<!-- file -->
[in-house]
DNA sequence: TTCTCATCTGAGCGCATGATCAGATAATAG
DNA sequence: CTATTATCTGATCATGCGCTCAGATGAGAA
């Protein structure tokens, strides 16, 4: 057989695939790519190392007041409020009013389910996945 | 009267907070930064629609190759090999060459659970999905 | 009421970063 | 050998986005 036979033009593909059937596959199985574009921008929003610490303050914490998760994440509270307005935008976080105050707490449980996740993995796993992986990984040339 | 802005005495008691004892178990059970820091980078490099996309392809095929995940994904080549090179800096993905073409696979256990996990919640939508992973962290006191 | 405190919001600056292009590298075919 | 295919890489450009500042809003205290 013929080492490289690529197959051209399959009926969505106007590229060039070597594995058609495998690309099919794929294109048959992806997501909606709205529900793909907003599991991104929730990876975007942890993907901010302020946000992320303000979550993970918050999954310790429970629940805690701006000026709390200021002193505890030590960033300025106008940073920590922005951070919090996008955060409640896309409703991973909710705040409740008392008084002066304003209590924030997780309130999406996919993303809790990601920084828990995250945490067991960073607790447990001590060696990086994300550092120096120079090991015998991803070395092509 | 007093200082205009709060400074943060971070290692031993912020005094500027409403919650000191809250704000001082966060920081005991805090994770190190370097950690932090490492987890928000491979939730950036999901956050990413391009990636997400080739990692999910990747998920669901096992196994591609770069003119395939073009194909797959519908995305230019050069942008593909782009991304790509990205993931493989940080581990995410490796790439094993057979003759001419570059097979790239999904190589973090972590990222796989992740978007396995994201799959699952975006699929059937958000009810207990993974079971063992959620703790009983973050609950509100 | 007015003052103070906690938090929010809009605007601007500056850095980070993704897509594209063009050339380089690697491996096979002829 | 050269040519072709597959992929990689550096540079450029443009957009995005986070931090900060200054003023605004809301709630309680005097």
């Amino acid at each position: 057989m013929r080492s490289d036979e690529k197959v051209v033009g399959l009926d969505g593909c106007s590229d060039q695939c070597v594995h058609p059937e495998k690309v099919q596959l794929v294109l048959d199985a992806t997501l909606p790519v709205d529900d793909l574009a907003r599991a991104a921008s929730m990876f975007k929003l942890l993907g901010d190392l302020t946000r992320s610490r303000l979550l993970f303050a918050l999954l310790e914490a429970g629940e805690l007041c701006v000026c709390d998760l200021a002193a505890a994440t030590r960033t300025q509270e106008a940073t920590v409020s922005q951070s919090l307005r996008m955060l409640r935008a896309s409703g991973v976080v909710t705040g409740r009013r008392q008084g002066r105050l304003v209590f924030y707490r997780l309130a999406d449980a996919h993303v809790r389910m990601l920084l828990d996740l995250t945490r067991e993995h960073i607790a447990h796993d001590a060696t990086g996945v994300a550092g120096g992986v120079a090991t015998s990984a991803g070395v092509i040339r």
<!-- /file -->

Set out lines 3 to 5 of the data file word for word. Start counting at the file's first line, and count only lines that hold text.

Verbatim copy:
DNA sequence: CTATTATCTGATCATGCGCTCAGATGAGAA
């Protein structure tokens, strides 16, 4: 057989695939790519190392007041409020009013389910996945 | 009267907070930064629609190759090999060459659970999905 | 009421970063 | 050998986005 036979033009593909059937596959199985574009921008929003610490303050914490998760994440509270307005935008976080105050707490449980996740993995796993992986990984040339 | 802005005495008691004892178990059970820091980078490099996309392809095929995940994904080549090179800096993905073409696979256990996990919640939508992973962290006191 | 405190919001600056292009590298075919 | 295919890489450009500042809003205290 013929080492490289690529197959051209399959009926969505106007590229060039070597594995058609495998690309099919794929294109048959992806997501909606709205529900793909907003599991991104929730990876975007942890993907901010302020946000992320303000979550993970918050999954310790429970629940805690701006000026709390200021002193505890030590960033300025106008940073920590922005951070919090996008955060409640896309409703991973909710705040409740008392008084002066304003209590924030997780309130999406996919993303809790990601920084828990995250945490067991960073607790447990001590060696990086994300550092120096120079090991015998991803070395092509 | 007093200082205009709060400074943060971070290692031993912020005094500027409403919650000191809250704000001082966060920081005991805090994770190190370097950690932090490492987890928000491979939730950036999901956050990413391009990636997400080739990692999910990747998920669901096992196994591609770069003119395939073009194909797959519908995305230019050069942008593909782009991304790509990205993931493989940080581990995410490796790439094993057979003759001419570059097979790239999904190589973090972590990222796989992740978007396995994201799959699952975006699929059937958000009810207990993974079971063992959620703790009983973050609950509100 | 007015003052103070906690938090929010809009605007601007500056850095980070993704897509594209063009050339380089690697491996096979002829 | 050269040519072709597959992929990689550096540079450029443009957009995005986070931090900060200054003023605004809301709630309680005097």
């Amino acid at each position: 057989m013929r080492s490289d036979e690529k197959v051209v033009g399959l009926d969505g593909c106007s590229d060039q695939c070597v594995h058609p059937e495998k690309v099919q596959l794929v294109l048959d199985a992806t997501l909606p790519v709205d529900d793909l574009a907003r599991a991104a921008s929730m990876f975007k929003l942890l993907g901010d190392l302020t946000r992320s610490r303000l979550l993970f303050a918050l999954l310790e914490a429970g629940e805690l007041c701006v000026c709390d998760l200021a002193a505890a994440t030590r960033t300025q509270e106008a940073t920590v409020s922005q951070s919090l307005r996008m955060l409640r935008a896309s409703g991973v976080v909710t705040g409740r009013r008392q008084g002066r105050l304003v209590f924030y707490r997780l309130a999406d449980a996919h993303v809790r389910m990601l920084l828990d996740l995250t945490r067991e993995h960073i607790a447990h796993d001590a060696t990086g996945v994300a550092g120096g992986v120079a090991t015998s990984a991803g070395v092509i040339r």